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M.S. Abtahi

Islamic Azad University, Zanjan Branch (IRAN)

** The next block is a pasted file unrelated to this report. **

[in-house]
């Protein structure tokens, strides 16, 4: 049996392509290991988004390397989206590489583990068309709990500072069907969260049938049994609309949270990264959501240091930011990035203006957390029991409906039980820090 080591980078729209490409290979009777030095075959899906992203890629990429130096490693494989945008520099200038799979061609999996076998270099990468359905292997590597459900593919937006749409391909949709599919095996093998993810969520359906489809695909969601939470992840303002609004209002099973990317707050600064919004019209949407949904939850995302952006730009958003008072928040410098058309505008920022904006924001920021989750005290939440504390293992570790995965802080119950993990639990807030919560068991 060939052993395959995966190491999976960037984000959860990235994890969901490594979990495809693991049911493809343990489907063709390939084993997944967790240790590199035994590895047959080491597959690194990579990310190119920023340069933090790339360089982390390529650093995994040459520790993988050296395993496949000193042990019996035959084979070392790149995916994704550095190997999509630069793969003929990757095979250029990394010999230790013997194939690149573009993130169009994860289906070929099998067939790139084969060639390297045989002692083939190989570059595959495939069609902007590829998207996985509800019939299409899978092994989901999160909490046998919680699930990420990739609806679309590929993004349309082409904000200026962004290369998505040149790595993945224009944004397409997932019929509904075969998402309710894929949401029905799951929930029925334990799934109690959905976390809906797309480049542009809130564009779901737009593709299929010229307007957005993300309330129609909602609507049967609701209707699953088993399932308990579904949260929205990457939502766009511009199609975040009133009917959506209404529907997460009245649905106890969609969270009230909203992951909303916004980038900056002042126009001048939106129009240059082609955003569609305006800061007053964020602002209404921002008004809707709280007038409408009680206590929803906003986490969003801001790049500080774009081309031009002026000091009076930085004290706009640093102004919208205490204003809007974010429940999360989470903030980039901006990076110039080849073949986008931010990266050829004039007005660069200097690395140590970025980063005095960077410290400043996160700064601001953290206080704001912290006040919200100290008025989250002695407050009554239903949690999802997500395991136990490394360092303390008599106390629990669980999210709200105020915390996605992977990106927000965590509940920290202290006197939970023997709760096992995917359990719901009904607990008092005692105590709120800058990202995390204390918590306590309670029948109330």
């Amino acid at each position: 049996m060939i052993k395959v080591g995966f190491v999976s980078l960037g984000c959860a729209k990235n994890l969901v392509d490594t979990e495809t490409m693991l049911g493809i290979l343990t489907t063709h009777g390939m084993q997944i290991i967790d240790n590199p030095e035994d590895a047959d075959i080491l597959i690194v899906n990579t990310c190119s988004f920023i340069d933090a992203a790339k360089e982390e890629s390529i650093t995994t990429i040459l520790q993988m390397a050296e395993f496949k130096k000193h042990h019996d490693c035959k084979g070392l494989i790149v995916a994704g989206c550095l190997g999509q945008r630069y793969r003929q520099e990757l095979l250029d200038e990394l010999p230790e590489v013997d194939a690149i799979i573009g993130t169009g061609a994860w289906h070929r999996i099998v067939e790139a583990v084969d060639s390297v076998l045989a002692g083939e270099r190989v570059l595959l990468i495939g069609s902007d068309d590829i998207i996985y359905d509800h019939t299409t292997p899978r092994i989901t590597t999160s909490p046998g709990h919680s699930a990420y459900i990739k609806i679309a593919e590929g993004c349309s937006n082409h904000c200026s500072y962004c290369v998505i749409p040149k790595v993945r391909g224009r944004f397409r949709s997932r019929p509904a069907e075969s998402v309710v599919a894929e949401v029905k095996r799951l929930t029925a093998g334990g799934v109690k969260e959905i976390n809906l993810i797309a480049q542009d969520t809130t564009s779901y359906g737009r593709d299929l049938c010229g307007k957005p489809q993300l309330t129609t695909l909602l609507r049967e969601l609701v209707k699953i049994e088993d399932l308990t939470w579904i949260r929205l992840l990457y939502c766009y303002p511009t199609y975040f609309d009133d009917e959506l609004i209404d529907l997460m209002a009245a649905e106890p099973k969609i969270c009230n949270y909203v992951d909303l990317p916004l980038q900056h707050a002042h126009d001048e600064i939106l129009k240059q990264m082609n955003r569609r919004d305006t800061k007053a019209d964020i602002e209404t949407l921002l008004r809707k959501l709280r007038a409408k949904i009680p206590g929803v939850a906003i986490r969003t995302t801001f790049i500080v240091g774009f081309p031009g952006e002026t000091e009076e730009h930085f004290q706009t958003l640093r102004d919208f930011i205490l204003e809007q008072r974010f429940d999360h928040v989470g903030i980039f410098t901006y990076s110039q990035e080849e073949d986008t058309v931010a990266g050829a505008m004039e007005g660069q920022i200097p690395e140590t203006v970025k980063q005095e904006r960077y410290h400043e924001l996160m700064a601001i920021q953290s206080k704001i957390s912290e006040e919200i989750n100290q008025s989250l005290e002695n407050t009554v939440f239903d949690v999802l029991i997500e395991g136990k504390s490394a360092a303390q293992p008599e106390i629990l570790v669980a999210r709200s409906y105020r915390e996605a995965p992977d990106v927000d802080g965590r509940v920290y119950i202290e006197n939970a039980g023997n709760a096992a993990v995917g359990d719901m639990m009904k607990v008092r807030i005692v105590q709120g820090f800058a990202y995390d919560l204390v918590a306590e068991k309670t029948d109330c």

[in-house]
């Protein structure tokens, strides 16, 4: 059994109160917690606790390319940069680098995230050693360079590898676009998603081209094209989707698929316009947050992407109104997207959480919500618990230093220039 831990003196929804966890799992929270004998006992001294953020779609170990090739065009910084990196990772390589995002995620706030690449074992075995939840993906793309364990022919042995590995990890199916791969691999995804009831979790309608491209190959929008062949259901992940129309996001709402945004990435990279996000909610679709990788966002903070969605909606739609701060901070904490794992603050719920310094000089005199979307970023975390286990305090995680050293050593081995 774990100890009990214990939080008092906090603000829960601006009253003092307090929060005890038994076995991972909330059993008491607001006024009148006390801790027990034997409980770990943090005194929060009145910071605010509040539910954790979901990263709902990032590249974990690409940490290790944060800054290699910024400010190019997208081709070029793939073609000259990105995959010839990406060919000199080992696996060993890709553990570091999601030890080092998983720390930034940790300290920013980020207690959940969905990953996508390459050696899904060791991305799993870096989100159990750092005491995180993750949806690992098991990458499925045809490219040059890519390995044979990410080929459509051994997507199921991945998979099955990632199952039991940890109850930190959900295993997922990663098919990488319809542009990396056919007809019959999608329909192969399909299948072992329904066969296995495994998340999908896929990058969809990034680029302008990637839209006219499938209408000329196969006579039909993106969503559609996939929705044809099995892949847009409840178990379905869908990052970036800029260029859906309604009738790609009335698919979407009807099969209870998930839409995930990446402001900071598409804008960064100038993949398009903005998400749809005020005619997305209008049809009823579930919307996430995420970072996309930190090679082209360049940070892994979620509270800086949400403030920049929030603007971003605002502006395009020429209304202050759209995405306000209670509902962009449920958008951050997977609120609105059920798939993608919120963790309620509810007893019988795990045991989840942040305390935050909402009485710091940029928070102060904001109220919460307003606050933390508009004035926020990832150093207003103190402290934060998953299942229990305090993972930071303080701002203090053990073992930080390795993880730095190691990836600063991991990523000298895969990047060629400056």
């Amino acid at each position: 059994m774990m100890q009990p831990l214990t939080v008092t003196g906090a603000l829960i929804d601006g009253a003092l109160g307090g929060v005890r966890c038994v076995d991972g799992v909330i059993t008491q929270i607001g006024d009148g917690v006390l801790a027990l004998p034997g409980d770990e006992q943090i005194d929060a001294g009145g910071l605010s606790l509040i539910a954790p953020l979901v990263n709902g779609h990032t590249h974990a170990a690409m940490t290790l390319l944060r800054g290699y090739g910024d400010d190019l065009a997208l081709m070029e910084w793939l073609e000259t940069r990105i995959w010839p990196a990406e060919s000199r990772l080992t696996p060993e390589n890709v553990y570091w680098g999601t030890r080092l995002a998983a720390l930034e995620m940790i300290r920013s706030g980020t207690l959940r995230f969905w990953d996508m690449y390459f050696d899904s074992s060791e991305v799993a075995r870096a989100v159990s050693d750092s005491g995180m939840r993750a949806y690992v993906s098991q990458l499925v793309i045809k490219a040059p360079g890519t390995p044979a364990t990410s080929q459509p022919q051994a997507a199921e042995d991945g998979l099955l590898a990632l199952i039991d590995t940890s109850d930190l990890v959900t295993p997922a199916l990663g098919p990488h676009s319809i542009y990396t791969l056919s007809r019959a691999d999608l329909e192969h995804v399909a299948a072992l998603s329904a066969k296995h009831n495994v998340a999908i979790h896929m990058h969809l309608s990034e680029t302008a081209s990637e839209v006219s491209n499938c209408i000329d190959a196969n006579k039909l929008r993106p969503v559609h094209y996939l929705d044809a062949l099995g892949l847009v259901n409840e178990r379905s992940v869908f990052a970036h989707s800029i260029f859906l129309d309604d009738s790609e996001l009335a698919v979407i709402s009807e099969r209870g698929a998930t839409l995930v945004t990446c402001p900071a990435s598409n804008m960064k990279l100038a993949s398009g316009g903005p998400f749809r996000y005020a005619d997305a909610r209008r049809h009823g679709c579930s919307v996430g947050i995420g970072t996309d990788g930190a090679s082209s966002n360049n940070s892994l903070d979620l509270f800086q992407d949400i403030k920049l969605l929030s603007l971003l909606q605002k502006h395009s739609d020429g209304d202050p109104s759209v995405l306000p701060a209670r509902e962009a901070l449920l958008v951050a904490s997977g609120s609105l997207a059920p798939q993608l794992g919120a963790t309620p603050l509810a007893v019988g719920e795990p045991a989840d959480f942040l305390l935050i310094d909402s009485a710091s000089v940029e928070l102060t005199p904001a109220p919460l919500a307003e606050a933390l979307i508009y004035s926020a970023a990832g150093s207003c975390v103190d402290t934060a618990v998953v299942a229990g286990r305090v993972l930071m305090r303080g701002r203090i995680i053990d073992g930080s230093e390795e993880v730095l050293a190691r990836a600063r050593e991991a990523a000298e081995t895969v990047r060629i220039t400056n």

One of the main pitfalls in academic textbook development appears to be the fallacious advocacy of the traditional view of learning which considers mere transmission of an immense amount of teacher- and learner-proof knowledge on the part of teachers and regurgitation of this knowledge taken as facts on the pan of learners as the optimal outcomes. That is, the main concern is the size of information transferred to learners at the cost of developing their ability to construct knowledge and come to a personal sense and relevance of the conceptual schemes. Addressing such a flawed approach to learning, the social constructivist approach has highlighted the contributory role of two important principles in learning: one, arising from its constructivist basis, is to improve the ability of learners to actively construct knowledge rather than passively receive it from teachers and materials, and the other one, originating from its social aspect, is to establish social relationships and dynamic interactions between instructors, learners, and tasks within a social context which results in the ability to construct knowledge. While the traditional approach, at best, increases learners' context-reduced and inert knowledge, which is useful just on test occasions, the latter enhances learners' abilities of problem-solving, critical reflection, and thoughtful application of and contribution to knowledge based on a deep understanding of what is happening in the social context. Given the import of such abilities in academia, this article intends to shed light on the ramifications of the former framework and the advantages of a social constructivist approach to academic textbook development. To this end, it starts with a review of both approaches and compares them in terms of different educational dimensions of teachers' and learners' roles, instructional characteristics, and learning processes. In the closing, it foregrounds the merits of the social constructivist approach and dwells on some ways of applying this view in designing tasks and presenting subjects in academic materials.